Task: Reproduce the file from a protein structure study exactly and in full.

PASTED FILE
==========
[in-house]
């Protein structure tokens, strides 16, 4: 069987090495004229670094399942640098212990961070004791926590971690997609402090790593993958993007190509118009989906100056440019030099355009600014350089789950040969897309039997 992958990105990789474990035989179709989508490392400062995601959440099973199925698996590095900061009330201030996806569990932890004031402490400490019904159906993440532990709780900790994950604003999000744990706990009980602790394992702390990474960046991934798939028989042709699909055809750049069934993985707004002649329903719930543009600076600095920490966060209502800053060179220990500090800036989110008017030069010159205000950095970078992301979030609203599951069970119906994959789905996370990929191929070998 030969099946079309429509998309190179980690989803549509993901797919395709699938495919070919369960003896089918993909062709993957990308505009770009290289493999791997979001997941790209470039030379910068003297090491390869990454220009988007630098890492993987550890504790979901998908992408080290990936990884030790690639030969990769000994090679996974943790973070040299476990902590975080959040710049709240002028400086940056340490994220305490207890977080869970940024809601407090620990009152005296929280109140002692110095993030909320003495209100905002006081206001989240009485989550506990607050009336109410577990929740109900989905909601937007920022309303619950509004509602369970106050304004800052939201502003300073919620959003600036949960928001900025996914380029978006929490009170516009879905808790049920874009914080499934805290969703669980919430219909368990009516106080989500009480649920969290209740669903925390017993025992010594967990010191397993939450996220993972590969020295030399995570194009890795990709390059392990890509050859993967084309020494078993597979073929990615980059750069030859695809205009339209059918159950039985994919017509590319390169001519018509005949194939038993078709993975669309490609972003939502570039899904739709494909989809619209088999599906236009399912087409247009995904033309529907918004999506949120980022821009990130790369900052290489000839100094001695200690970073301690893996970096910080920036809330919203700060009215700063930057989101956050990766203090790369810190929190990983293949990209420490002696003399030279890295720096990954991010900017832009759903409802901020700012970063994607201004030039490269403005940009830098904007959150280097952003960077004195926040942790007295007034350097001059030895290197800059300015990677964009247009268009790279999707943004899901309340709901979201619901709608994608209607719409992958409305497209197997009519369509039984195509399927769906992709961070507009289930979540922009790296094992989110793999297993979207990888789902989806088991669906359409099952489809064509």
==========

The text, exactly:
[in-house]
């Protein structure tokens, strides 16, 4: 069987090495004229670094399942640098212990961070004791926590971690997609402090790593993958993007190509118009989906100056440019030099355009600014350089789950040969897309039997 992958990105990789474990035989179709989508490392400062995601959440099973199925698996590095900061009330201030996806569990932890004031402490400490019904159906993440532990709780900790994950604003999000744990706990009980602790394992702390990474960046991934798939028989042709699909055809750049069934993985707004002649329903719930543009600076600095920490966060209502800053060179220990500090800036989110008017030069010159205000950095970078992301979030609203599951069970119906994959789905996370990929191929070998 030969099946079309429509998309190179980690989803549509993901797919395709699938495919070919369960003896089918993909062709993957990308505009770009290289493999791997979001997941790209470039030379910068003297090491390869990454220009988007630098890492993987550890504790979901998908992408080290990936990884030790690639030969990769000994090679996974943790973070040299476990902590975080959040710049709240002028400086940056340490994220305490207890977080869970940024809601407090620990009152005296929280109140002692110095993030909320003495209100905002006081206001989240009485989550506990607050009336109410577990929740109900989905909601937007920022309303619950509004509602369970106050304004800052939201502003300073919620959003600036949960928001900025996914380029978006929490009170516009879905808790049920874009914080499934805290969703669980919430219909368990009516106080989500009480649920969290209740669903925390017993025992010594967990010191397993939450996220993972590969020295030399995570194009890795990709390059392990890509050859993967084309020494078993597979073929990615980059750069030859695809205009339209059918159950039985994919017509590319390169001519018509005949194939038993078709993975669309490609972003939502570039899904739709494909989809619209088999599906236009399912087409247009995904033309529907918004999506949120980022821009990130790369900052290489000839100094001695200690970073301690893996970096910080920036809330919203700060009215700063930057989101956050990766203090790369810190929190990983293949990209420490002696003399030279890295720096990954991010900017832009759903409802901020700012970063994607201004030039490269403005940009830098904007959150280097952003960077004195926040942790007295007034350097001059030895290197800059300015990677964009247009268009790279999707943004899901309340709901979201619901709608994608209607719409992958409305497209197997009519369509039984195509399927769906992709961070507009289930979540922009790296094992989110793999297993979207990888789902989806088991669906359409099952489809064509």